Evaluating the Visual Demand of In-Vehicle Information Systems: The Development of a New Method

Evaluating the Visual Demand of In-Vehicle Information Systems: The Development of a New Method

Ainojie Alexander Irune (University of Nottingham, UK)
Copyright: © 2011 |Pages: 21
DOI: 10.4018/jmhci.2011010101
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In-vehicle information systems (IVIS) provide a variety of driver support and infotainment functionality; however, there is a growing concern that the resulting engagement with IVIS could present significant sources of distraction to drivers. This paper summarises the PhD thesis of Dr Ainojie Alexander Irune, which was awarded at the University of Nottingham in December 2009. The primary aims of the research were to develop a framework to aid the selection of an appropriate HF/HCI method, for use at particular stages in the design process, and to develop a novel method (with a focus on glance duration) for assessing the visual demand afforded by IVIS. Five empirical studies are reported in the thesis. In the first study, interviews were conducted with subject experts and the results were combined with the literature to provide guidance regarding the appropriate use of human factors methods. The remaining four studies present an iterative development of a novel method capable of predicting the visual demand imposed by an IVIS.
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The last two decades have seen computer and communication technology become more prevalent in cars, enabling the incorporation of systems and devices for both driver support (e.g., navigation aids) and infotainment (e.g., news and email). These systems are generally designed to improve the safety, efficiency and comfort of the driver. There is growing concern amongst HCI specialists and Human Factors researchers that new forms of technology, accessible to drivers, could become significant sources of distraction and may have an impact on road accidents (Green, 1999a; Burnett et al., 2004; Pettitt, 2007). Although, distraction can occur as a result of events from either within or outside the vehicle, there is a real concern that poorly designed IVIS may introduce several dangerously distracting tasks into the driving environment (Pettitt, 2007).

In statistics from the UK, loss of control due to inattention was the most frequently reported contributory factor, involved in 35 percent of fatal accidents in 2006 (DfT, 2007). Although all forms of distraction could potentially negatively affect the driving task, visual distraction appeared to be a key contributing factor (Neal et al., 2005; Angell et al., 2006). It was reasonable therefore to infer that eye glance data contained important information for assessing the distraction effects of IVIS; in particular, glance duration. This has been noted by many authors to be an important ocular-based indicator of attention (Rockwell, 1988). Experimental research investigations into the degradation in primary driving tasks, as a result of sustained visual attention needed to achieve a secondary task, have generally attempted to highlight certain constraints, which secondary tasks must meet in order to be acceptable while driving (Gelau & Krems, 2004; Bhise, Forbes, & Farber, 1986; Green, 1999a). It is generally agreed that glances lasting longer than approximately 2.0 seconds are not acceptable while driving (Gelau & Krems, 2004).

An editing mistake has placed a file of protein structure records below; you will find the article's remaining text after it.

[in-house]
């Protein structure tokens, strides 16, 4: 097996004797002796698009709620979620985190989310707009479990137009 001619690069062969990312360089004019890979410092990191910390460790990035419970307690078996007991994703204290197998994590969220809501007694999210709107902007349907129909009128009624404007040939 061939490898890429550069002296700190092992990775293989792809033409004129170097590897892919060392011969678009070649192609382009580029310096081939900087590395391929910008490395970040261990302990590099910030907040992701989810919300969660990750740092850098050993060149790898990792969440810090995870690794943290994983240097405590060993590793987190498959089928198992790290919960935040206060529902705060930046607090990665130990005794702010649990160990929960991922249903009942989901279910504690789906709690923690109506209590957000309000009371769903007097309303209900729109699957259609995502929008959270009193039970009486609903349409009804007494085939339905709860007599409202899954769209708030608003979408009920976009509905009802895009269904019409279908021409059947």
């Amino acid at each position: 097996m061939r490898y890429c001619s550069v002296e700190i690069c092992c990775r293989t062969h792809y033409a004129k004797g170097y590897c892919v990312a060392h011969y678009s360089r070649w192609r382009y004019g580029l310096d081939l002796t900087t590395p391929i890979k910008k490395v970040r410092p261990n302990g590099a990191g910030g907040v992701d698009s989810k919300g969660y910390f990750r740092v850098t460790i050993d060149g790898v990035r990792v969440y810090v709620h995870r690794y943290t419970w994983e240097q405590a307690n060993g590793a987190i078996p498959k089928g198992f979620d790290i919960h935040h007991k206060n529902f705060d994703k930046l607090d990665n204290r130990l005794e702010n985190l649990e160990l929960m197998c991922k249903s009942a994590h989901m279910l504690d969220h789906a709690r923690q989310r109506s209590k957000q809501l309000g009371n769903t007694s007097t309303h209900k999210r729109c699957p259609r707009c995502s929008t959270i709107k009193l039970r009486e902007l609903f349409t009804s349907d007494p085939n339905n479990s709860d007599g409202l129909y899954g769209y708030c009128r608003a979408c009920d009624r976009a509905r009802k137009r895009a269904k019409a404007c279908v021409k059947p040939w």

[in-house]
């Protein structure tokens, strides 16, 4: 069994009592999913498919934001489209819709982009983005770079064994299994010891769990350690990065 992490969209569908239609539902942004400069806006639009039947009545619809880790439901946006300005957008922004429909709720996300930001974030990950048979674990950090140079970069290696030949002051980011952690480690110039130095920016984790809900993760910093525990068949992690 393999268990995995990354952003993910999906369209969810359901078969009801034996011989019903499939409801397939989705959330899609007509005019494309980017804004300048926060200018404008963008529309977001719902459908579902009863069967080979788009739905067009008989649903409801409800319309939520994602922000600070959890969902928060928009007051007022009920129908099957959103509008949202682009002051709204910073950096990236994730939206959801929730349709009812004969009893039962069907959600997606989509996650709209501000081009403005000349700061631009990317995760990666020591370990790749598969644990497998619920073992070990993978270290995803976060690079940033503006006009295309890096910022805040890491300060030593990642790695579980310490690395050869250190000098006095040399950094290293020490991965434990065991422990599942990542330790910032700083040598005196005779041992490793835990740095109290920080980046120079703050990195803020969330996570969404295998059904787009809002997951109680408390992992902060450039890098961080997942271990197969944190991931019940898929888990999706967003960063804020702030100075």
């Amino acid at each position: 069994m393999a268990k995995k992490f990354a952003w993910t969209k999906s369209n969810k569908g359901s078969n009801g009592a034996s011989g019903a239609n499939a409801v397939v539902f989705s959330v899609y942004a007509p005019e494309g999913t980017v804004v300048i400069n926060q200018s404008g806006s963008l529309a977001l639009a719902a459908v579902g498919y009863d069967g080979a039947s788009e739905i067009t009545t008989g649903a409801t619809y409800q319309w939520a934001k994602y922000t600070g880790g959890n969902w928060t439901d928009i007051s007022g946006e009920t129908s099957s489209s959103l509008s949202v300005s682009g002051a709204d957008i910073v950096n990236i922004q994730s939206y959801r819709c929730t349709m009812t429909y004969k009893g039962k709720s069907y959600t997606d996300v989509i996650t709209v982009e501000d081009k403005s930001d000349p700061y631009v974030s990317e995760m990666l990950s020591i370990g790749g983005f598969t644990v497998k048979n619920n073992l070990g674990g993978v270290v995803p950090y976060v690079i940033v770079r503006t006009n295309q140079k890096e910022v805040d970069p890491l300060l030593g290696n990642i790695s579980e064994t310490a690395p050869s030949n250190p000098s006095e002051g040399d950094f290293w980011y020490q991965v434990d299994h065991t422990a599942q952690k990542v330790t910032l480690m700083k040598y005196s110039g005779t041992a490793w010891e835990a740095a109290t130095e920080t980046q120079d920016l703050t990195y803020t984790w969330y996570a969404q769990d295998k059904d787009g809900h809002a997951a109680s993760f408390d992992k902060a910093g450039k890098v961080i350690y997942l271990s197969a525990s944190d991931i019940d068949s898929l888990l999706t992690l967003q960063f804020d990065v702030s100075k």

Although a range of HF/HCI evaluation methods are available which allow researchers to describe, understand and predict relationships between variables in this area, practical concerns exist which limit their use in the real world. These include:

  • Deciding which method is most appropriate at a particular stage of development: Although some of the existing methods have been formalised e.g. occlusion (ISO, 2007), the majority of these methods could benefit greatly from further development (e.g., lane change test (LCT)) (ISO/WD, 2005), peripheral detection test (PDT) (Van Winsum et al., 1999). This lack of development often implies that there are no set procedures for implementing or assuring the reliability, and in some cases, the validity of the method. In this regard, designers and practitioners are often unsure as to which method would yield the best assessment at a particular stage in design.

  • Deciding which methods are most useful: A further concern surrounds the measures obtained from the evaluation methods and their implications in relation to distraction. For example, methods such as field trials and simulator trials provide the opportunity to obtain direct measures of distraction. However, this involves frame-by-fame video analysis of IVIS interactions, which is a very expensive approach. On the other hand, methods such as occlusion (ISO, 2007), 15 second rule (SAE, 2000), PDT and LCT provide a less costly approach but predominantly focus on providing measures for visual allocation (glance frequency, total glance time, resumability (R)), vehicle control (lane deviation, deviation from a selected norm) and object and event detection (latency to detect, missing detection, situation awareness). These measures may imply degrees of visual and/or cognitive distraction but do not provide a direct measure of distraction. Practitioners are often unaware of which aspects of distraction are being measured.

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